The collection of Ancient Egyptian and Nubian antiquities at the Michael C. Carlos Museum covers the full spectrum of Nile Valley civilization, from the earliest Prehistoric times, to the period of Roman domination. At the core of the collection are the artifacts acquired by Emory professor William Shelton, who traveled to Egypt in 1920, including the oldest Egyptian mummy in the Americas. The collection experienced tremendous growth, beginning in 1999 with the purchase of Egyptian antiquities from a small, private museum in Niagara Falls, Canada. The objects from the Niagara Falls Museum had been purchased in Egypt during the early 1860s, and include ten mummies, nine coffins, and a variety of other artifacts. The Niagara collection consists primarily of funerary material from the 21st Dynasty (ca. 1070–946 BC) to the Roman Period (ca. 31 BC–395 AD), a time of great achievement in the funerary arts.
Included in the 1999 purchase was a previously unidentified male mummy. Through research and collaboration with Emory University medical experts, Carlos Museum scholars determined it to be most probably that of the lost pharaoh, Ramesses I. The museum returned the mummy to Egypt in 2003 as a gift of goodwill and international cultural cooperation. Learn more about Ramesses I.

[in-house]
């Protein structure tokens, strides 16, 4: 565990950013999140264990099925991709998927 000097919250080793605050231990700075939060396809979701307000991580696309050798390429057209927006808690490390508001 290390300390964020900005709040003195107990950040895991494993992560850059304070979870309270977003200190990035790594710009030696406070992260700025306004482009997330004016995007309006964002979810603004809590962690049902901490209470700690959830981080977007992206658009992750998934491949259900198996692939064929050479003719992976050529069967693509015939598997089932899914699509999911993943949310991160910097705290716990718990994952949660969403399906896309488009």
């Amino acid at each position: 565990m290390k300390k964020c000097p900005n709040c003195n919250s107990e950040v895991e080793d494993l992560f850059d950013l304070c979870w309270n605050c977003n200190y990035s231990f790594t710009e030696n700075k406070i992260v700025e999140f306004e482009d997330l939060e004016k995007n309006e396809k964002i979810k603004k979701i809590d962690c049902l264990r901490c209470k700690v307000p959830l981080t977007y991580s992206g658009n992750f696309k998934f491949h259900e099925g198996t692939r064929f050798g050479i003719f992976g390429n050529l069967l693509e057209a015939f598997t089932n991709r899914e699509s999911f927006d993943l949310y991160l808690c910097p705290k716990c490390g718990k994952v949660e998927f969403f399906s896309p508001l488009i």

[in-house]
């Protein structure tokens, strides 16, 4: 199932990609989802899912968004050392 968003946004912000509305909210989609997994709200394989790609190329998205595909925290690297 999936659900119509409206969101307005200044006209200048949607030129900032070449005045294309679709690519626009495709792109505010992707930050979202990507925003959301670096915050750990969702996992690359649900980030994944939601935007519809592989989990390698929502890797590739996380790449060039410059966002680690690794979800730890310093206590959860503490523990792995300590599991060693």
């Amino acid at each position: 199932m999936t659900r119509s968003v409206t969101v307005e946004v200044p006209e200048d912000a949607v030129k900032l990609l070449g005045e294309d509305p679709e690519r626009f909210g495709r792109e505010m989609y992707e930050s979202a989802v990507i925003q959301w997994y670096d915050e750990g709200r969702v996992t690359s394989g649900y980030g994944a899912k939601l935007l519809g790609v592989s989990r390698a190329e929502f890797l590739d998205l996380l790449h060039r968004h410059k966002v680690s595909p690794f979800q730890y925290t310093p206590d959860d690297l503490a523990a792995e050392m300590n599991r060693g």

Over 1,000 high resolution images of works of art in the Carlos Museum's collections are available online through a web-based, searchable database called Luna. Browse the collection or log in with an Emory user id and password to create "media groups" and export images into presentation programs such as PowerPoint and Keynote, as well as social media platforms.